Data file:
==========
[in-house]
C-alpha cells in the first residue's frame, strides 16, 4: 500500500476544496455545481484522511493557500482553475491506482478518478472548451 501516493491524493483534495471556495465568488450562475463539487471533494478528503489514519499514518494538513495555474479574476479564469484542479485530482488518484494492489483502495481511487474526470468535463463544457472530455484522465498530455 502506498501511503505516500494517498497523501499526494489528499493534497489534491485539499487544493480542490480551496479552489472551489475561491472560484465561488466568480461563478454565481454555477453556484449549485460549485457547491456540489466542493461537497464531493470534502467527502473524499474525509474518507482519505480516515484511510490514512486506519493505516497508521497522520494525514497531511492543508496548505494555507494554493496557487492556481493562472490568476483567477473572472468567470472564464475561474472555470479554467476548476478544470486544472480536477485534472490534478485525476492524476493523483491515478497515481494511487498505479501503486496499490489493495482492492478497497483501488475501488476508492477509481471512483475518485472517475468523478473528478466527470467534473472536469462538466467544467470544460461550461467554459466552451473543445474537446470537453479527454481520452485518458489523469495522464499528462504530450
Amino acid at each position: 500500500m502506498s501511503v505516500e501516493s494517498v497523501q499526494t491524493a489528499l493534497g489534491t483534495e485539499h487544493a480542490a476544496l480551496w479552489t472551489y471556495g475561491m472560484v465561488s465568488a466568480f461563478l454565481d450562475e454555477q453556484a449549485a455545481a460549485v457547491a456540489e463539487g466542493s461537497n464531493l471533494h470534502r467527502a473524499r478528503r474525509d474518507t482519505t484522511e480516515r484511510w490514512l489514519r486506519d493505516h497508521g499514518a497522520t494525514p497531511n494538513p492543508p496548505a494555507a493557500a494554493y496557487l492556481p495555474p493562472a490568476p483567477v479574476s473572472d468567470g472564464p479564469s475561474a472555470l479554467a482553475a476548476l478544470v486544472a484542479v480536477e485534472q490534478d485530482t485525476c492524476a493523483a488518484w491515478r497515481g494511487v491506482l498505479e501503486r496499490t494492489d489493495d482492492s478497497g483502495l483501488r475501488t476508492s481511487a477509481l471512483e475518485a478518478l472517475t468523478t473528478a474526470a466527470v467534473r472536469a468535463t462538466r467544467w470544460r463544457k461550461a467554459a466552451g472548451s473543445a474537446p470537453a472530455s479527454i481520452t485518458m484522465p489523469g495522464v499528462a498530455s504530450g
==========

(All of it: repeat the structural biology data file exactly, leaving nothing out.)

[in-house]
C-alpha cells in the first residue's frame, strides 16, 4: 500500500476544496455545481484522511493557500482553475491506482478518478472548451 501516493491524493483534495471556495465568488450562475463539487471533494478528503489514519499514518494538513495555474479574476479564469484542479485530482488518484494492489483502495481511487474526470468535463463544457472530455484522465498530455 502506498501511503505516500494517498497523501499526494489528499493534497489534491485539499487544493480542490480551496479552489472551489475561491472560484465561488466568480461563478454565481454555477453556484449549485460549485457547491456540489466542493461537497464531493470534502467527502473524499474525509474518507482519505480516515484511510490514512486506519493505516497508521497522520494525514497531511492543508496548505494555507494554493496557487492556481493562472490568476483567477473572472468567470472564464475561474472555470479554467476548476478544470486544472480536477485534472490534478485525476492524476493523483491515478497515481494511487498505479501503486496499490489493495482492492478497497483501488475501488476508492477509481471512483475518485472517475468523478473528478466527470467534473472536469462538466467544467470544460461550461467554459466552451473543445474537446470537453479527454481520452485518458489523469495522464499528462504530450
Amino acid at each position: 500500500m502506498s501511503v505516500e501516493s494517498v497523501q499526494t491524493a489528499l493534497g489534491t483534495e485539499h487544493a480542490a476544496l480551496w479552489t472551489y471556495g475561491m472560484v465561488s465568488a466568480f461563478l454565481d450562475e454555477q453556484a449549485a455545481a460549485v457547491a456540489e463539487g466542493s461537497n464531493l471533494h470534502r467527502a473524499r478528503r474525509d474518507t482519505t484522511e480516515r484511510w490514512l489514519r486506519d493505516h497508521g499514518a497522520t494525514p497531511n494538513p492543508p496548505a494555507a493557500a494554493y496557487l492556481p495555474p493562472a490568476p483567477v479574476s473572472d468567470g472564464p479564469s475561474a472555470l479554467a482553475a476548476l478544470v486544472a484542479v480536477e485534472q490534478d485530482t485525476c492524476a493523483a488518484w491515478r497515481g494511487v491506482l498505479e501503486r496499490t494492489d489493495d482492492s478497497g483502495l483501488r475501488t476508492s481511487a477509481l471512483e475518485a478518478l472517475t468523478t473528478a474526470a466527470v467534473r472536469a468535463t462538466r467544467w470544460r463544457k461550461a467554459a466552451g472548451s473543445a474537446p470537453a472530455s479527454i481520452t485518458m484522465p489523469g495522464v499528462a498530455s504530450g